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Meet the Sac Digs Gardening team at Harvest Day

Debbie Arrington and Kathy Morrison will be at Harvest
Day this Saturday. (Photo: Fred Hoffman)

Come visit our booth, get free recipe cards

Among many great things, Harvest Day is a gathering of gardeners. That includes us.

On Saturday, come meet the team behind Sacramento Digs Gardening. Debbie Arrington and Kathy Morrison, the creators of Sacramento’s only daily source of gardening information, will be on hand to meet and greet attendees at an information table during Harvest Day, 8 a.m. to 2 p.m. Aug. 3.

We’ll talk gardening, answer questions and offer advice. We’ll also offer free recipe cards, featuring some of the most popular recipes from the Sac Digs Gardening blog. (Chocolate zucchini bread, anyone?) Look for the Sacramento Digs Gardening banner, then come by and say hello.

Hosted by the Sacramento County master gardeners, Harvest Day is the Sacramento area’s largest free gardening educational event of its kind. Dozens of vendors will be on hand along with scores of clubs and gardening experts. (Food trucks, too!) The master gardeners also will have their 2020 Gardening Guide and Calendar on sale. Bring cash or your checkbook.

Attend free workshops. Taste fruit and grapes. Learn new skills. Be a better gardener.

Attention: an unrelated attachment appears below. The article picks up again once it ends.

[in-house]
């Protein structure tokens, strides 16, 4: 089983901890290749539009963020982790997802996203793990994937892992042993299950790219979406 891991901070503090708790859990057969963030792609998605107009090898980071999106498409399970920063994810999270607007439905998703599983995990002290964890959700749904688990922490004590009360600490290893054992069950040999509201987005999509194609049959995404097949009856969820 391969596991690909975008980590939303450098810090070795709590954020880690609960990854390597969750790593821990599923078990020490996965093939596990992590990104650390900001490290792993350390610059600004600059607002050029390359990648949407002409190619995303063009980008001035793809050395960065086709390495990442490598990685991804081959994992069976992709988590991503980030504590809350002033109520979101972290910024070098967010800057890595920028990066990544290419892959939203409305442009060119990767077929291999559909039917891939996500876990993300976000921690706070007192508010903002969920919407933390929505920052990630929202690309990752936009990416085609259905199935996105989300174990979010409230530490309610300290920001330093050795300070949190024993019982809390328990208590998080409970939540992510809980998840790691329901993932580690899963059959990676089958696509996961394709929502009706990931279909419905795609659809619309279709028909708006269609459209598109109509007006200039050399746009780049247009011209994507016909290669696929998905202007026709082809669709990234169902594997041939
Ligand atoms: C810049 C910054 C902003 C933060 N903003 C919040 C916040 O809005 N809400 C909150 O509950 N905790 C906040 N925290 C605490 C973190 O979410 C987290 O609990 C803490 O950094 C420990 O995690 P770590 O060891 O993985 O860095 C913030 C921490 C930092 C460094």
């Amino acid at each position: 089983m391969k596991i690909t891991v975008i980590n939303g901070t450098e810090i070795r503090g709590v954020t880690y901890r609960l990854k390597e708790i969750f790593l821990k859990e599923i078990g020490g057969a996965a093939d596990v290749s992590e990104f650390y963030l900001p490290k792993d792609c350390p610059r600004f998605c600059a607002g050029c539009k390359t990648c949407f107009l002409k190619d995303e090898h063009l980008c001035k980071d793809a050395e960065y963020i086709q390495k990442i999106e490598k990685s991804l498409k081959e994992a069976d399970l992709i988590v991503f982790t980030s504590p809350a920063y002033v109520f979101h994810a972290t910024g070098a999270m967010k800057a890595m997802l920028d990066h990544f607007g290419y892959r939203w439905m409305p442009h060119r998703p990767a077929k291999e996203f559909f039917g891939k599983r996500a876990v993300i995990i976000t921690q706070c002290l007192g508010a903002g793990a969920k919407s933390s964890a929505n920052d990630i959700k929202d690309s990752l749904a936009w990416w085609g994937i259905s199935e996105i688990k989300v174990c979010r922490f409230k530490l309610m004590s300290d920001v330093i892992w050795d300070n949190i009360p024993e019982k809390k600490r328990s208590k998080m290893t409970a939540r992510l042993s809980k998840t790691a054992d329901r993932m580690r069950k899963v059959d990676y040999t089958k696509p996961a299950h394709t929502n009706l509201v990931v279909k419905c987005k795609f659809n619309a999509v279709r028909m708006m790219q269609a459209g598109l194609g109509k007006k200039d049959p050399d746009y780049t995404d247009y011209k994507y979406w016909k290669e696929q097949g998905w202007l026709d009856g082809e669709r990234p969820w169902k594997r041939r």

Harvest Day is held annually at the Fair Oaks Horticulture Center in Fair Oaks Park, 11549 Fair Oaks Blvd., Fair Oaks.

Details including a vendor list and workshop times:


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Garden Checklist for week of July 7

Take care of garden chores early in the morning, concentrating on watering. We’re still in survival mode until this heat wave breaks.

* Keep your vegetable garden watered, mulched and weeded. Water before 8 a.m. to conserve moisture.

* Prevent sunburn; provide temporary shade for tomatoes, peppers, eggplant, melons, squash and other crops with “sensitive” skin.

* Hold off on feeding plants until temperatures cool back down to “normal” range. That means daytime highs in the low to mid 90s.

* Don’t let tomatoes wilt or dry out completely. Give tomatoes a deep watering two to three times a week. Harvest vegetables promptly to encourage plants to produce more.

* Squash especially tends to grow rapidly in hot weather. Keep an eye on zucchini.

* Some weeds thrive in hot weather. Whack them before they go to seed.

* Pinch back chrysanthemums for bushy plants and more flowers in September.

* Harvest tomatoes, squash, peppers and eggplant. Prompt picking will help keep plants producing.

* Remove spent flowers from roses, daylilies and other bloomers as they finish flowering.

* Pinch off blooms from basil so the plant will grow more leaves.

* Cut back lavender after flowering to promote a second bloom.

* One good thing about hot days: Most lawns stop growing when temperatures top 95 degrees. Keep mower blades set on high.

* Once the weather cools down a little, it’s not too late to add a splash of color. Plant petunias, snapdragons, zinnias and marigolds.

* After the heat wave, plant corn, pumpkins, radishes, winter squash and sunflowers. Make sure the seeds stay hydrated.

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